Before the Great Collapse of the European Union, visionary billionaire Thomas Riley had a idea: A undersea research facility that was just far enough off the coast of the UK where he could use a little extra cash and influence to see that it had little restrictions or interference in what it researched. Reaching out to brilliant minds from every major megacorp who felt stymied by legal restrictions on their research, Riley’s ‘Atlantica Seabed Archology’ soon became a shared dream thought the corporate and scientific community. Ground Breaking relieved a rich seam of both precious metals as well as a deep source of fossil fuels, between the resources and the people involved, funding and political connections would never be a problem for the facility.
The concept of a undersea colony with practically limitless resources based on unrestricted research encouraged free thinking in almost every aspect – including the design. ASA, as the preliminary notes called it, was to be a series of domes broken up by amazing towers and spires that wouldn’t have been possible above ground. Sadly, Thomas Riley died in a tragic accident involving a failed safety check before the complex was completed, but the project continued, Riley’s only child, Simon, the chief civil engineer, took on a major role in continuing his father’s legacy. People began nearly completed project Riley’s Archology or Riley base, but Simon Riley insisted his father would have wanted his dream to be remembered as a shared dream of the community, rather than one man’s vision. Between the tributes to the late visionary and the comparison of the grand architecture to early 20th century pulp stories, the name R’lyeh stuck – despite many people insisting on it being bad luck to tempt fate in such a manner.
For four years, R’lyeh was a shinning star of accomplishment – corporations sent their brightest researchers to the worlds most amazing brain share, the most ground breaking results in nearly every field can be traced back to minds that stayed a few months at the archeology’s brain share program, where minds were completely unrestricted by corporate of government limitations, as long as safety procedures and communal culture were followed. Biotech in particular flourished. Not only was R’lyeh a mecca for researchers, it did a fair trade in tourists seeking an undersea adventure in a place that was a work of art in it’s own right.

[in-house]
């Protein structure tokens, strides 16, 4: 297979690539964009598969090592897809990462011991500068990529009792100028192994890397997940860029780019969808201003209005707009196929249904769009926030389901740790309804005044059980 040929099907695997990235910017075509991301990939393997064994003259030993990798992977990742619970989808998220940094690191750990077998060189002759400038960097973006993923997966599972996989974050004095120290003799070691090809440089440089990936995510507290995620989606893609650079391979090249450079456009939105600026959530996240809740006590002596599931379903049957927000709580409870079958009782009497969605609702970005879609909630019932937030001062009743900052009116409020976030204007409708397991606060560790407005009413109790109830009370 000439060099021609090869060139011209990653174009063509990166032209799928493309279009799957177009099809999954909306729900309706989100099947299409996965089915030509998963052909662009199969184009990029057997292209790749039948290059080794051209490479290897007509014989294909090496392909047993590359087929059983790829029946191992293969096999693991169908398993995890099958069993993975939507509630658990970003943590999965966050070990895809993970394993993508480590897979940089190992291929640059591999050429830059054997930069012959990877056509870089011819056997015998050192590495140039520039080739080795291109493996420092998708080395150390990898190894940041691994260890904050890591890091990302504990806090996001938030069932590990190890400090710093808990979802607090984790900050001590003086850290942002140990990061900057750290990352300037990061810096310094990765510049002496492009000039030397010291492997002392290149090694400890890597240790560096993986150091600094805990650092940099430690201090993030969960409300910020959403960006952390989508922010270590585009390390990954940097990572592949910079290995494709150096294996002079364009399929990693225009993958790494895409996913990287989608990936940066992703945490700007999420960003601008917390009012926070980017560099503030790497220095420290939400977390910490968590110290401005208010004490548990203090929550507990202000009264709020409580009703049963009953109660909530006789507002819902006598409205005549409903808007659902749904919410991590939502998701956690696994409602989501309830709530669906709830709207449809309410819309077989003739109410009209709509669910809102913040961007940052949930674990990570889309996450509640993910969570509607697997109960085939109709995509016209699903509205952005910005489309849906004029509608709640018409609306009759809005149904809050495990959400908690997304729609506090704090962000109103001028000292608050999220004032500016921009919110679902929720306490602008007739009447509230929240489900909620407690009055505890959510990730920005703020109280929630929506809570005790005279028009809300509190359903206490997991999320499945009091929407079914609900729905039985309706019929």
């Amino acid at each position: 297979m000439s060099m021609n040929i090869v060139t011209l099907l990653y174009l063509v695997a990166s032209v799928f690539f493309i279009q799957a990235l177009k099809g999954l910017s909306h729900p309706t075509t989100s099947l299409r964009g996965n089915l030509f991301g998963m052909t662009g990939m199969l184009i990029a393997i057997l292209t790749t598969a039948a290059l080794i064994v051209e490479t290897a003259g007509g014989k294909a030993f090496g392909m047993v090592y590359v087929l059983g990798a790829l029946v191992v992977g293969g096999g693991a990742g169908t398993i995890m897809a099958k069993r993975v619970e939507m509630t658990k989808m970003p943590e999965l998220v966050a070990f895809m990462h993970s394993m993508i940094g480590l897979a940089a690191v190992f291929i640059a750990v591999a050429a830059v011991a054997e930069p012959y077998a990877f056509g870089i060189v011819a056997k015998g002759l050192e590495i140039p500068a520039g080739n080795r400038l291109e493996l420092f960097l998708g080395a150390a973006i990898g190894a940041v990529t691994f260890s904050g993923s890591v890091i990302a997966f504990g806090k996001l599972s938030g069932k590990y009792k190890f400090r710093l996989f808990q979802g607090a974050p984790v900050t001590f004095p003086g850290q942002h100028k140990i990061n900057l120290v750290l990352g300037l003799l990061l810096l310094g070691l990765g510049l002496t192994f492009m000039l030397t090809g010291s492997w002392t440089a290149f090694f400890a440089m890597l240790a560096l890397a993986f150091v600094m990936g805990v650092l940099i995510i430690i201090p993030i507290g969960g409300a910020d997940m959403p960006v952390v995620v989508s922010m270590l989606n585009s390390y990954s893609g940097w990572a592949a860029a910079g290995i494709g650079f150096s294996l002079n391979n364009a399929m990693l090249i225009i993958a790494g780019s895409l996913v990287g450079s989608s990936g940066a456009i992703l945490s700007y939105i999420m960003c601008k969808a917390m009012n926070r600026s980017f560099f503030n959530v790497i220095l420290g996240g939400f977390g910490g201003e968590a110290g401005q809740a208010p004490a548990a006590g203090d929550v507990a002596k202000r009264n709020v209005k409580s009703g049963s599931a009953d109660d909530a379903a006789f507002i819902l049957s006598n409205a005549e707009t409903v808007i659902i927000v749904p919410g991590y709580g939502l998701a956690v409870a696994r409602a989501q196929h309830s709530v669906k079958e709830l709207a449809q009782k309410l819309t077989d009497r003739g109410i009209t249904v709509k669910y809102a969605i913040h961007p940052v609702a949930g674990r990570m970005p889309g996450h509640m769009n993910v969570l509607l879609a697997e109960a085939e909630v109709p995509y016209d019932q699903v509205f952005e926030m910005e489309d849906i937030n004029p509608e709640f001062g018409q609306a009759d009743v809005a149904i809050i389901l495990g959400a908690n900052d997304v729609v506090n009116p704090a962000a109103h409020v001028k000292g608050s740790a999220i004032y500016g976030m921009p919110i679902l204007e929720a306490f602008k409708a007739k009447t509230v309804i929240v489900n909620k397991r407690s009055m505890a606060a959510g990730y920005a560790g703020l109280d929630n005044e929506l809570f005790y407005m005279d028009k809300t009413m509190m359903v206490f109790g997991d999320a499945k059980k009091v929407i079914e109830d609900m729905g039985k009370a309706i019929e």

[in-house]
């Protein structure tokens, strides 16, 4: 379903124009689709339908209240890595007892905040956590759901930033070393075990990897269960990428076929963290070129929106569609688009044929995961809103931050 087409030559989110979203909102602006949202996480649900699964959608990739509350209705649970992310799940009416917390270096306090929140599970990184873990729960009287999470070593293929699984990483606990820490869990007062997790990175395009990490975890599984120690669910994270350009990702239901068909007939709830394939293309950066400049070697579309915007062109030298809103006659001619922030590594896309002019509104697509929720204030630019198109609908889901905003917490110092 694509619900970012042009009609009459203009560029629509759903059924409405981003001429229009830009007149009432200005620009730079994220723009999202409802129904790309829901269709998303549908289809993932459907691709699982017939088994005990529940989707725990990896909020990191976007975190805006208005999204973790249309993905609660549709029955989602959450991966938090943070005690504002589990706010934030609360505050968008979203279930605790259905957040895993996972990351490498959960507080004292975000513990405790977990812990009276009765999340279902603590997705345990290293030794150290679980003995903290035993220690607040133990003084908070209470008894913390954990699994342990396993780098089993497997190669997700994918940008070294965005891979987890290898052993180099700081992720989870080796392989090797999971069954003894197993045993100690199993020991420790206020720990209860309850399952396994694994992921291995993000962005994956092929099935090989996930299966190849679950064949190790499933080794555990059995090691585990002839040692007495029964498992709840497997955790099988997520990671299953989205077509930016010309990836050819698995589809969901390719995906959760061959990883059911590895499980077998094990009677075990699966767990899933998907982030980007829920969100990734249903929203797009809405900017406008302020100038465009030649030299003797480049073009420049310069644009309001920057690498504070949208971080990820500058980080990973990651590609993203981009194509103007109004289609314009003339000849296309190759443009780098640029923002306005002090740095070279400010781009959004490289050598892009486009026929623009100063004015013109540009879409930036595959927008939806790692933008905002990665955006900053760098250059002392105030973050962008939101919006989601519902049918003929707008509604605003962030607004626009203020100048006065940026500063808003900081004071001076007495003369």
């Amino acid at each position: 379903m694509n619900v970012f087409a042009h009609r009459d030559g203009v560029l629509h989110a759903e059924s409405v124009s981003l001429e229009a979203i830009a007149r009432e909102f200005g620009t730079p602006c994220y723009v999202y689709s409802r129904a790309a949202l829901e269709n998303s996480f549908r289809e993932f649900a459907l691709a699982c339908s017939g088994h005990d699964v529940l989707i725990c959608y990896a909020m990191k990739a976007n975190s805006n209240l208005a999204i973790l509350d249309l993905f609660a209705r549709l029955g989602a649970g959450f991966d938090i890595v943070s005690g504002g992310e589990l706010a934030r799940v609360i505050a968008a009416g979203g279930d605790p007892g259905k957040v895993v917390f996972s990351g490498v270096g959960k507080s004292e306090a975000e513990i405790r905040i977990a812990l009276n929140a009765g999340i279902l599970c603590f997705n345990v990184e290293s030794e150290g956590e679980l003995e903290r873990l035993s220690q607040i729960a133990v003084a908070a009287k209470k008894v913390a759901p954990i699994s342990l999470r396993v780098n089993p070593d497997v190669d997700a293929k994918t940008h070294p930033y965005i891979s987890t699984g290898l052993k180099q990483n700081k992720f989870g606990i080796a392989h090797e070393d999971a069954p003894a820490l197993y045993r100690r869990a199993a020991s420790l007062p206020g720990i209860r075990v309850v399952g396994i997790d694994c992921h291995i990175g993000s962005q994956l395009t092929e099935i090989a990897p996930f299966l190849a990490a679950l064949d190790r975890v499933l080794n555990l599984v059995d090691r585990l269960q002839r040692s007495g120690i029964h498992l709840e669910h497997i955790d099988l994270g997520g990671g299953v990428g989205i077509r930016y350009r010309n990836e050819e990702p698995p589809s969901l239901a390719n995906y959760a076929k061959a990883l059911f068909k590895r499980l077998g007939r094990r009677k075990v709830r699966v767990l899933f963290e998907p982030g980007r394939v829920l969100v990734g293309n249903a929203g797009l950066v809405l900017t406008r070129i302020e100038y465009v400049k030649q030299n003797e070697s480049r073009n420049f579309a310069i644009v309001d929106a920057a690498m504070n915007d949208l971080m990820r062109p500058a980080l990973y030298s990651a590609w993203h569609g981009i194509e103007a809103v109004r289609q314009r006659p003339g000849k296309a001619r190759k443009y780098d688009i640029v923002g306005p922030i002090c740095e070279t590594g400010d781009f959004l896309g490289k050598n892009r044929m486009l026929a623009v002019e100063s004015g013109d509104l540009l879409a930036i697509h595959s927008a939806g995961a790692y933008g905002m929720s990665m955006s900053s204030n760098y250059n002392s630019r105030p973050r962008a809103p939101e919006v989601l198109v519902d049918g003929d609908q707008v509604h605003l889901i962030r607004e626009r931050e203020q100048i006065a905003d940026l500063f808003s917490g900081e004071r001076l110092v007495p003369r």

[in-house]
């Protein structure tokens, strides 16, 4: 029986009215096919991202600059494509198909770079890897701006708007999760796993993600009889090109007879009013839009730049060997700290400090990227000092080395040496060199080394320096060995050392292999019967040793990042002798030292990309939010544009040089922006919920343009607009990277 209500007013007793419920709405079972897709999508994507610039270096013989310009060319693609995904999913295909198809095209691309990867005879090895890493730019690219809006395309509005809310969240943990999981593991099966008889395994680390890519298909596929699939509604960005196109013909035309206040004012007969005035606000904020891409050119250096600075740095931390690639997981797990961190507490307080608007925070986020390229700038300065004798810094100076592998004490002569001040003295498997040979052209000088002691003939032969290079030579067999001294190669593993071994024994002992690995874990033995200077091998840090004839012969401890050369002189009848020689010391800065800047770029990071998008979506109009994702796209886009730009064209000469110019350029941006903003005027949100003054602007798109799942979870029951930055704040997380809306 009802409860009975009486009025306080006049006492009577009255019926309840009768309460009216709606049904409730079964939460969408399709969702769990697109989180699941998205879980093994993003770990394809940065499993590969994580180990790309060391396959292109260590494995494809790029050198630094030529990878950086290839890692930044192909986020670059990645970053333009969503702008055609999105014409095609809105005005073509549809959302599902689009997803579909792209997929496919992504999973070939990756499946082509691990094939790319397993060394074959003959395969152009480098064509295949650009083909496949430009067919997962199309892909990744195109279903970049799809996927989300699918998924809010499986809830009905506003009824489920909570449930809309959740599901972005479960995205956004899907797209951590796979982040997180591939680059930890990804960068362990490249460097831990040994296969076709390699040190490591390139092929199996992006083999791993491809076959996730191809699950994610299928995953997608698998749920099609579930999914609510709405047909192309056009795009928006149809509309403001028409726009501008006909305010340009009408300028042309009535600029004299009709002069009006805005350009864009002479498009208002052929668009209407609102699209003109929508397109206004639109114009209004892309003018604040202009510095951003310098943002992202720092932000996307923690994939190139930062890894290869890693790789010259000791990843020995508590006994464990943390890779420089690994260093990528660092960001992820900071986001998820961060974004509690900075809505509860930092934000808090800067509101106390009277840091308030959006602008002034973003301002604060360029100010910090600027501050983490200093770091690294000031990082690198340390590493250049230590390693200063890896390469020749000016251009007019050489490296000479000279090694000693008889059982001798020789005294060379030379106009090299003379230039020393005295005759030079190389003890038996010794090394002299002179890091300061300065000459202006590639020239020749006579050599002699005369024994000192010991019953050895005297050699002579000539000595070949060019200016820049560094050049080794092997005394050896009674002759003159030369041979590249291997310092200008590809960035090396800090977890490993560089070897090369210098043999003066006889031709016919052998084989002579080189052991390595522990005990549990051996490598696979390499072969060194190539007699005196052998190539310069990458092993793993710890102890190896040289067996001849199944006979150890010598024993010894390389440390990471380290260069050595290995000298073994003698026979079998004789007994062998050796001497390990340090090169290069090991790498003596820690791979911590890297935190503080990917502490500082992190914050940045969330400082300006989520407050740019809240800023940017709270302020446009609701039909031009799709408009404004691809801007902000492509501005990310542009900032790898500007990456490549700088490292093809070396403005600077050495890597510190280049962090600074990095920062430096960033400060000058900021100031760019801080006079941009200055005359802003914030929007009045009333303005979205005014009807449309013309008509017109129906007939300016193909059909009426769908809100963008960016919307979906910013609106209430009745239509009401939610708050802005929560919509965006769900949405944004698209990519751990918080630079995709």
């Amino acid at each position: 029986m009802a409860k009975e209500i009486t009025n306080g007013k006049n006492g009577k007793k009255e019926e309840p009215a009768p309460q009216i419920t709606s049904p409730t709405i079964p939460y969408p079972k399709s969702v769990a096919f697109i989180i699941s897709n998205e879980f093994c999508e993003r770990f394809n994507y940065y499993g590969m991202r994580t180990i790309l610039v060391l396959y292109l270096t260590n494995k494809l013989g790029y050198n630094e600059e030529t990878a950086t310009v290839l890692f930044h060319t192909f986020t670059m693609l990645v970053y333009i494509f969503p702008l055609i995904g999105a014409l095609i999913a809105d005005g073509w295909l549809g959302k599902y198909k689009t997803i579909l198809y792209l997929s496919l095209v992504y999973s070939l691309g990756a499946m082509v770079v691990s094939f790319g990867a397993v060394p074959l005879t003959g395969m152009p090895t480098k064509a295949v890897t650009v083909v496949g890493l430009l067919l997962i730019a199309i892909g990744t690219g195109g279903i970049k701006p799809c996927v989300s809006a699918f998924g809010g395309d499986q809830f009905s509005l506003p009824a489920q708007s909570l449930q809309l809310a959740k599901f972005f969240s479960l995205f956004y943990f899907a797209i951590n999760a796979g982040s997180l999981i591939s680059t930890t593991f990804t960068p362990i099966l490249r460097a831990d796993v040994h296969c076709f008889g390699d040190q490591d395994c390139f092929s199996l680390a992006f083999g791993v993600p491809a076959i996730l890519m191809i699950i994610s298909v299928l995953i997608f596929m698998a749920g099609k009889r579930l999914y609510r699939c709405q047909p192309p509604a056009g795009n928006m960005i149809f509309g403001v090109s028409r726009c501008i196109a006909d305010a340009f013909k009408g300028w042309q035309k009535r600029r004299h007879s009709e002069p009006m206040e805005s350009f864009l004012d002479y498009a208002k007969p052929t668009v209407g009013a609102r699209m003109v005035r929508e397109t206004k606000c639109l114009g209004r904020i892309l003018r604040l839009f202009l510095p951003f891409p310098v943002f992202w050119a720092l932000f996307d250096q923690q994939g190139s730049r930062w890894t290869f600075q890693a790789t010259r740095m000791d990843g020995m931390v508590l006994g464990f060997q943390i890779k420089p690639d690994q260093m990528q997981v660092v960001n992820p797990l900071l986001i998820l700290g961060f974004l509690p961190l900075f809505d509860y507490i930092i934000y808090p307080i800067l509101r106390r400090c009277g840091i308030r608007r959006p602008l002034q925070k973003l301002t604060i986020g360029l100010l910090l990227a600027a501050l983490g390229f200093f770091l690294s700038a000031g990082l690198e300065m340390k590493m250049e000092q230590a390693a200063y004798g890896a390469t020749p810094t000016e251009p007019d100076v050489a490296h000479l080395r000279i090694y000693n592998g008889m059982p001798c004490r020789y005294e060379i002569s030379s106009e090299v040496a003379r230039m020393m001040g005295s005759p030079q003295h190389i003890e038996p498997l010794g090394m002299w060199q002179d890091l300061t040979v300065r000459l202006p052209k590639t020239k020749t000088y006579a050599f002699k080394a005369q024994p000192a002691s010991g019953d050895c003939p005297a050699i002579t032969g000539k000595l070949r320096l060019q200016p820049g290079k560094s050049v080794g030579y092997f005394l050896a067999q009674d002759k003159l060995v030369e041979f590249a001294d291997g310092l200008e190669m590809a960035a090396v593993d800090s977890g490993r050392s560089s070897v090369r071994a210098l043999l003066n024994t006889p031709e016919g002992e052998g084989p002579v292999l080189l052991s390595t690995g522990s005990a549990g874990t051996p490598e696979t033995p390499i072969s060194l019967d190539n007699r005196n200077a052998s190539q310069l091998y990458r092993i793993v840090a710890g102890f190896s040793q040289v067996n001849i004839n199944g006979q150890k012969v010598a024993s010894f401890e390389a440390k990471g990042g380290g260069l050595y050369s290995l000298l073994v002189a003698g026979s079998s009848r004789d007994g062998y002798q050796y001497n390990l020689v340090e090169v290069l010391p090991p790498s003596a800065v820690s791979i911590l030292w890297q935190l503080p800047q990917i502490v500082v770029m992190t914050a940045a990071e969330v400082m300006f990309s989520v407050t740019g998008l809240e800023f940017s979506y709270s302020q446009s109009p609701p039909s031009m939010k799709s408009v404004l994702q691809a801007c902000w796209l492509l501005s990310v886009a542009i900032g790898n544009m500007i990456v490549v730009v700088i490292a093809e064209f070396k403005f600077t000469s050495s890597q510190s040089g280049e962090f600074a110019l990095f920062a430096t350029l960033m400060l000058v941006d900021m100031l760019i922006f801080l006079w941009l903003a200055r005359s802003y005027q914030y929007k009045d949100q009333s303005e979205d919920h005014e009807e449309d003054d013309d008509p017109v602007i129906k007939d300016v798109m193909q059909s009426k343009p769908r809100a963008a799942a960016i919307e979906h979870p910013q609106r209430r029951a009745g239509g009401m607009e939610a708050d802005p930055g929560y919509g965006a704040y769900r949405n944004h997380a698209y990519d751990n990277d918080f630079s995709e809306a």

In early 2022, however, things started to happen. Unknown to anyone, Simon Riley was not only sampling some of the drugs developed in R’lyeh, but in a slow, subtle decent into madness, the chief civil engineer decided to start slipping small amounts of drugs meant to boost creativity and intellect into the water supply. Within weeks, mild hallucinations and vivid nightmares began. Accidents became more and more common, and for the first time ever on the undersea paradise, personal conflicts and eventually violence became a problem. With this situation wholly unknown to the outside world, terrorists from the group “Messengers of Gia”, the same eco-terrorists responsible for the Gen-Nu disaster, managed to sneak an activist into archeology, an activist unknowingly infected with the Gen-Nu virus – before the real ramifications of that virus were known to the world. Survivors are not 100% sure what happened, but there were explosions, several biolabs went up in flames, strange gases flooded out of the air-ducts – whether from the saboteur or a deranged Simon Riley, non one knows for sure. What is known is that chaos reached an unprecedented level. Biological plagues, genetic manipulations, chemical enhancements, all ramped up to impossible speeds spread throughout the complex in a matter of minutes. The contamination of the surrounding ocean was inevitable. Of those that managed to escape, many were permanently mentally and physically disfigured beyond hope. A lucky few managed to escape with little permanent damage, but even after years of therapy and medical detoxification are still closely monitored for health and safety. ||
The archology itself lies abandoned at the bottom of the sea, frighteningly closer to British shores than anyone care to think about. Even the massive oil rig built above is a structurally unsound, probably toxic disaster no one wants to think about. Persistent rumors of lights and small vessels are attached to the ruins of R’lyeh, along with the typical urban legends of crazed cultists and mutant mer-pirates one would expect from a disaster like this, but no real investigation has taken place. No one is stupid enough to turn such a biological hot-zone into any kind of base of operations. Even if they did, how long could it possibly last in a toxin ruin? ||